The automobile industry is trending toward new technology such as fully electric cars, as well as large vehicles including SUVs and trucks. People are also becoming less inclined to buy individual vehicles, and autonomous vehicles are on the rise. As a result, local manufacturing groups such as General Motors, are scrambling to adjust.
Automobile manufacturers are now rushing to perfect their models of non-combustion engines. General Motors announced that they plan to be fully electric as early as 2023. Shifting focus to new autonomous and electric vehicles, however, is not without challenges. GM plans to put five plants up for closure, lay off up to 14,000 workers in North America, and abandon many of its car models, including the Cruze at their Lordstown complex. General Motors believe electric cars are the future. If this is indeed true, then the industry’s landscape will look vastly different in just a few years.
As the industry trends towards electric cars, American consumers are also drifting away from traditional small cars and towards large vehicles such as trucks and SUVs. To marry the two trends, GM is developing new technology that can replace combustion engines.
Another trend in the automobile industry is a decreased need for individual vehicles. Thanks to ride-sharing services such as Uber and Lyft, individual car ownership is declining in popularity. Thanks to a variety of easy transportation options available at their fingertips, people feel less of a need to own a car. Simply getting to a location has become more important than the vehicle someone takes to get there.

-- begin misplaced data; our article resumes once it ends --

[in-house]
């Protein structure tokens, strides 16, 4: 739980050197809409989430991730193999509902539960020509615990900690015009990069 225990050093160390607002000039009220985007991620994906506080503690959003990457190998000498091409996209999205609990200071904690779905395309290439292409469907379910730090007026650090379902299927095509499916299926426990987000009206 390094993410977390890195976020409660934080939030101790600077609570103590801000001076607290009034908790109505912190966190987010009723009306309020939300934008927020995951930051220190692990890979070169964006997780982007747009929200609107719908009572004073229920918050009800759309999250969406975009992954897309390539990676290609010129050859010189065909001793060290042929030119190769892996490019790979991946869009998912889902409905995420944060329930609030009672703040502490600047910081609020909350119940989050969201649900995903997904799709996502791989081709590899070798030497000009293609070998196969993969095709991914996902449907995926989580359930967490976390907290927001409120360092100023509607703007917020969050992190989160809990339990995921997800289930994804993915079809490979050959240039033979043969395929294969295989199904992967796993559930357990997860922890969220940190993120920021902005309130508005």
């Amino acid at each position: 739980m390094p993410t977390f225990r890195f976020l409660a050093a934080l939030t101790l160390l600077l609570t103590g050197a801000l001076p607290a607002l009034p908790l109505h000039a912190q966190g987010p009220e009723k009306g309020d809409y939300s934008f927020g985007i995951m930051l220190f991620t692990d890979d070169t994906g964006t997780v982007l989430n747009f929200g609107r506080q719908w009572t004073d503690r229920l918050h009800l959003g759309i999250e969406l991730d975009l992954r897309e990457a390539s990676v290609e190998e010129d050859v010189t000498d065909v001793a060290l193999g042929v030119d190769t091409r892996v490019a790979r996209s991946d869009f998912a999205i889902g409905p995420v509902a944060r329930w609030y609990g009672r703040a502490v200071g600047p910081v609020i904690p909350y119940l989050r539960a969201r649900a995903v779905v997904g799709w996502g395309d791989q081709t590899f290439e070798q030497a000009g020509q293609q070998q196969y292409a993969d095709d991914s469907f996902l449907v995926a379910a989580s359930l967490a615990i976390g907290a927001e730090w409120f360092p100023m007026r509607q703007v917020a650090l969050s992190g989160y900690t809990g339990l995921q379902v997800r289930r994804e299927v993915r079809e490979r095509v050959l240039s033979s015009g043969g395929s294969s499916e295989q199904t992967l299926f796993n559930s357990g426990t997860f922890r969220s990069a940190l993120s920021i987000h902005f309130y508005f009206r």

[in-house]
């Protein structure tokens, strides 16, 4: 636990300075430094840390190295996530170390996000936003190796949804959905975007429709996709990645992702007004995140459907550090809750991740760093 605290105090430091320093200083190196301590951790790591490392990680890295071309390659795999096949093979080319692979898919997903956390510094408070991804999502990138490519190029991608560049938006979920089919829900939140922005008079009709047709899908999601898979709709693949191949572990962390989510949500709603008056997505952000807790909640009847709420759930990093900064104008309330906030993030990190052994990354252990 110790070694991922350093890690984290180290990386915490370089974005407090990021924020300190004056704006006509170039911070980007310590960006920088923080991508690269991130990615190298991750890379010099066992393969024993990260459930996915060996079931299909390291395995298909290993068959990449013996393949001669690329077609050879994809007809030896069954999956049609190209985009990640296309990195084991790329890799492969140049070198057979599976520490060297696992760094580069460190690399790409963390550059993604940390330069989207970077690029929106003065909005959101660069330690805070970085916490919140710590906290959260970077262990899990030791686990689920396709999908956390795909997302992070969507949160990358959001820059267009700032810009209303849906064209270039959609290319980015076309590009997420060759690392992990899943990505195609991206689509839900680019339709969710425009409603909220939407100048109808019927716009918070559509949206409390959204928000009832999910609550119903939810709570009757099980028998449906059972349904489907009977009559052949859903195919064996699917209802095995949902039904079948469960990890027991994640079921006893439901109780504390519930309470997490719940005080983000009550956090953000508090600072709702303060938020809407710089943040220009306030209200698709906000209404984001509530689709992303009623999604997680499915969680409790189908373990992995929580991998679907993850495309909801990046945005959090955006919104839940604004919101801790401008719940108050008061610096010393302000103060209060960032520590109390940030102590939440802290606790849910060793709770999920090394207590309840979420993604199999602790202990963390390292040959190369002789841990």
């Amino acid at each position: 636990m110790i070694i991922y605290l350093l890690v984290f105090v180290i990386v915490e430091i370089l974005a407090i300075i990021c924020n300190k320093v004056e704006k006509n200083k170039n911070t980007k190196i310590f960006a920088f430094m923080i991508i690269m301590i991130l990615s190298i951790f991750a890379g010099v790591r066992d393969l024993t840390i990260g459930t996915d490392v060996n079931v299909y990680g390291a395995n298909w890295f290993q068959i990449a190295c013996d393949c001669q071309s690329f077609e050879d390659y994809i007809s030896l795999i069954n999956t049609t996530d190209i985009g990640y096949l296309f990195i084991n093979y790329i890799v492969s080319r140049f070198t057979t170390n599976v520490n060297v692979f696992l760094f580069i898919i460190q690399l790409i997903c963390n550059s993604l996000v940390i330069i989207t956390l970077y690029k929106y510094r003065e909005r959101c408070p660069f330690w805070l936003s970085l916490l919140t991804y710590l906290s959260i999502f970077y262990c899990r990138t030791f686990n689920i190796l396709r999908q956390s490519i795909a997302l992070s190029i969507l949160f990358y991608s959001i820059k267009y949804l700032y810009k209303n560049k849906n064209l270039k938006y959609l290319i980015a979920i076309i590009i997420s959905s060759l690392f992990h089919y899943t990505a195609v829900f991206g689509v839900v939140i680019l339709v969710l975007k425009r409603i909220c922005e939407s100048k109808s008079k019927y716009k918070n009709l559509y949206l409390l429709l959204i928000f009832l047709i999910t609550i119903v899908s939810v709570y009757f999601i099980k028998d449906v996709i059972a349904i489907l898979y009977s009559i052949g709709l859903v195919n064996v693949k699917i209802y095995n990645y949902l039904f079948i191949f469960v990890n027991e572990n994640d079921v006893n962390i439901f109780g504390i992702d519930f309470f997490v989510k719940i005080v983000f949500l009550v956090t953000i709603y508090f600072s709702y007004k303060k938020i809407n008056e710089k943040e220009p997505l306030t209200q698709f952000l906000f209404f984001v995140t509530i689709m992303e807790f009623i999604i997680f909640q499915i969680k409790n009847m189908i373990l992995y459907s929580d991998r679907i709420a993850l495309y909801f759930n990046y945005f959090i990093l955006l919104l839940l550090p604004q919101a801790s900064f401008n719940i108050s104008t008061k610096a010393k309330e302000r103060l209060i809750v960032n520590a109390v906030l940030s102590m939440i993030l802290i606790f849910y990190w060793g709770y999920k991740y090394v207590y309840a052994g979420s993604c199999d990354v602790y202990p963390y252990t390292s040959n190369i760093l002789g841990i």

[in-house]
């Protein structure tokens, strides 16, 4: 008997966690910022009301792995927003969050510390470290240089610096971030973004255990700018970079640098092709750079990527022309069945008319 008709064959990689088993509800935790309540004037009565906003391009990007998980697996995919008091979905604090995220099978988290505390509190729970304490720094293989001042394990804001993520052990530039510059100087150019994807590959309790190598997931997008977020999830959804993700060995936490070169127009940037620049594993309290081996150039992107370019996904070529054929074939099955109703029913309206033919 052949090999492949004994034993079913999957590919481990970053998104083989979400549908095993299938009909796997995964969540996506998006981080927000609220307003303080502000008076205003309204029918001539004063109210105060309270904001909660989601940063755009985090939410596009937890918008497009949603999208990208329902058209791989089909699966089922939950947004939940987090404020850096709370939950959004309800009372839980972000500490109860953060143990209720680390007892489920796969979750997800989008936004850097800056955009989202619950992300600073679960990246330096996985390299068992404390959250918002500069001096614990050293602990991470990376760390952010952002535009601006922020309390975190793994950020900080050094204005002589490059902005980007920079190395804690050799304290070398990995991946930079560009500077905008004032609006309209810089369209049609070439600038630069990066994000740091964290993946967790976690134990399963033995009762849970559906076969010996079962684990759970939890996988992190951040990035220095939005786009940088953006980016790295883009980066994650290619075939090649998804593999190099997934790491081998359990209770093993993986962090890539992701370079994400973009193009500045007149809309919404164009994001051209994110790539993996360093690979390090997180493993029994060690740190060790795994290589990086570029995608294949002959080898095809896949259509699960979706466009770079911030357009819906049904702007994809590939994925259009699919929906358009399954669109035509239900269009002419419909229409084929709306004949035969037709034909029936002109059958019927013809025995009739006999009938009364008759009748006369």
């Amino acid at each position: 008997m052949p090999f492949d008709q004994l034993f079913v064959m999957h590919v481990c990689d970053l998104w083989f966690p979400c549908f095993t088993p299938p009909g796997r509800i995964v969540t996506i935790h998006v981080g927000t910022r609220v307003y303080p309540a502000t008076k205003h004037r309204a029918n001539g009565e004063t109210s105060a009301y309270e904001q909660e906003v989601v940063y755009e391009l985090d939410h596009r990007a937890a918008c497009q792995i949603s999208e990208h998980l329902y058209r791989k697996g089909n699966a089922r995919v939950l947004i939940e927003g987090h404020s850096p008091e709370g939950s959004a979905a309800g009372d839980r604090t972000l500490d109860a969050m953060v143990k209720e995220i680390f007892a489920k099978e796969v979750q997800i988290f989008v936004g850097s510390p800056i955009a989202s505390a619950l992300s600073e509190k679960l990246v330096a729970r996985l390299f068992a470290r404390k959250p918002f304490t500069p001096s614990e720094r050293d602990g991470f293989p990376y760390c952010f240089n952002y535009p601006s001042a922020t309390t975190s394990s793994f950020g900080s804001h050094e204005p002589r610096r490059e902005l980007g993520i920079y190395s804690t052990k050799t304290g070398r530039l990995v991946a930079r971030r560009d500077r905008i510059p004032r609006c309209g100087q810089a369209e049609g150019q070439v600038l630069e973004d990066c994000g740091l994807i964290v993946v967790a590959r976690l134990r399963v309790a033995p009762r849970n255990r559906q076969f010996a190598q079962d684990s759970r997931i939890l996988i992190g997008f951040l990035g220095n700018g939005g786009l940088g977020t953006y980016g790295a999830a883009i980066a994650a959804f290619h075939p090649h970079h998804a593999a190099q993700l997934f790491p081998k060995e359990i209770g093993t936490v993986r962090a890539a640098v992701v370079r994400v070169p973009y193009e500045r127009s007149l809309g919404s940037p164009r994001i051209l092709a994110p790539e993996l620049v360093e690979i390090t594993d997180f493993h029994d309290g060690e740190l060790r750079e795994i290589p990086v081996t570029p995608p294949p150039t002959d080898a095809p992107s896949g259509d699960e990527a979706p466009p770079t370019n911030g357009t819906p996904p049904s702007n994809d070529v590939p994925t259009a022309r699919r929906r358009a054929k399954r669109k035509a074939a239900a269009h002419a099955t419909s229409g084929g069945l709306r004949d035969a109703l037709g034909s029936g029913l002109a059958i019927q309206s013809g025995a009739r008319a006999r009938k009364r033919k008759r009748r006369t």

Autonomous vehicles are also seeing a rise in interest. This year Gov. John Kasich launched the Autonomous Vehicle Pilot Program, a movement that allows autonomous cars on the road in certain Ohio communities. Some of the participating cities include Athens, Columbus, and Dublin. Youngstown, Cleveland and Dayton are also potentially interested in allowing automated vehicles.
New technology, such as electric cars, is changing the landscape of the automobile industry. American consumers are now more interested in larger vehicles than smaller cars. Ride sharing services have caused some people to stop viewing car ownership as a necessity. Autonomous cars are becoming a reality. Manufacturing companies are shutting down plants and readjusting their strategies to meet these future demands.